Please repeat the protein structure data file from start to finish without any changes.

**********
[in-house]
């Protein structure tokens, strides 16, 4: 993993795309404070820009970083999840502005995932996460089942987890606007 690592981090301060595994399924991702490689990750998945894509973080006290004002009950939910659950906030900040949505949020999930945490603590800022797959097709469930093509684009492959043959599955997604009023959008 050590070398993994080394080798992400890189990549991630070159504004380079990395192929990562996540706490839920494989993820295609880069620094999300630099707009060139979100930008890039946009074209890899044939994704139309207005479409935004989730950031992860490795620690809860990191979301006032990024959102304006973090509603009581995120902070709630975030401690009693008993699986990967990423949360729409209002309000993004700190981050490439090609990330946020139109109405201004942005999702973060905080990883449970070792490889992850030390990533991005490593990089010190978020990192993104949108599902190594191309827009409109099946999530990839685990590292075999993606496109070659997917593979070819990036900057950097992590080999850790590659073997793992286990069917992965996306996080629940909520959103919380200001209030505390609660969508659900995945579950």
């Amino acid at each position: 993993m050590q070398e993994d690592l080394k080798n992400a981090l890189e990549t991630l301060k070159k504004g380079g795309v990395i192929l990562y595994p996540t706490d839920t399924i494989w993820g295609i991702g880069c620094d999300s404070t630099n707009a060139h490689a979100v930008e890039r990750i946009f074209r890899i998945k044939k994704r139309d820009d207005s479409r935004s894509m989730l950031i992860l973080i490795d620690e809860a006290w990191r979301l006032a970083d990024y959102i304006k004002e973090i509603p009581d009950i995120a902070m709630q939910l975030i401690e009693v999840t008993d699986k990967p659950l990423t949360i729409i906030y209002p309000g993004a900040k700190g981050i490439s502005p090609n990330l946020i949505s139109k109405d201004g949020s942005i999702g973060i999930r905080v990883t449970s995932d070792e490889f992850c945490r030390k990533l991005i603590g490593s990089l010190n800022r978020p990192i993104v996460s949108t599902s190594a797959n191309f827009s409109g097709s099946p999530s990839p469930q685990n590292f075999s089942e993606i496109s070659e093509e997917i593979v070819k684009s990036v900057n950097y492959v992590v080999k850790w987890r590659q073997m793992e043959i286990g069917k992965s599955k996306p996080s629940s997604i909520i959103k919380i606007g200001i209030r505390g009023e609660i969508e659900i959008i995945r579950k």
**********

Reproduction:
[in-house]
């Protein structure tokens, strides 16, 4: 993993795309404070820009970083999840502005995932996460089942987890606007 690592981090301060595994399924991702490689990750998945894509973080006290004002009950939910659950906030900040949505949020999930945490603590800022797959097709469930093509684009492959043959599955997604009023959008 050590070398993994080394080798992400890189990549991630070159504004380079990395192929990562996540706490839920494989993820295609880069620094999300630099707009060139979100930008890039946009074209890899044939994704139309207005479409935004989730950031992860490795620690809860990191979301006032990024959102304006973090509603009581995120902070709630975030401690009693008993699986990967990423949360729409209002309000993004700190981050490439090609990330946020139109109405201004942005999702973060905080990883449970070792490889992850030390990533991005490593990089010190978020990192993104949108599902190594191309827009409109099946999530990839685990590292075999993606496109070659997917593979070819990036900057950097992590080999850790590659073997793992286990069917992965996306996080629940909520959103919380200001209030505390609660969508659900995945579950």
């Amino acid at each position: 993993m050590q070398e993994d690592l080394k080798n992400a981090l890189e990549t991630l301060k070159k504004g380079g795309v990395i192929l990562y595994p996540t706490d839920t399924i494989w993820g295609i991702g880069c620094d999300s404070t630099n707009a060139h490689a979100v930008e890039r990750i946009f074209r890899i998945k044939k994704r139309d820009d207005s479409r935004s894509m989730l950031i992860l973080i490795d620690e809860a006290w990191r979301l006032a970083d990024y959102i304006k004002e973090i509603p009581d009950i995120a902070m709630q939910l975030i401690e009693v999840t008993d699986k990967p659950l990423t949360i729409i906030y209002p309000g993004a900040k700190g981050i490439s502005p090609n990330l946020i949505s139109k109405d201004g949020s942005i999702g973060i999930r905080v990883t449970s995932d070792e490889f992850c945490r030390k990533l991005i603590g490593s990089l010190n800022r978020p990192i993104v996460s949108t599902s190594a797959n191309f827009s409109g097709s099946p999530s990839p469930q685990n590292f075999s089942e993606i496109s070659e093509e997917i593979v070819k684009s990036v900057n950097y492959v992590v080999k850790w987890r590659q073997m793992e043959i286990g069917k992965s599955k996306p996080s629940s997604i909520i959103k919380i606007g200001i209030r505390g009023e609660i969508e659900i959008i995945r579950k």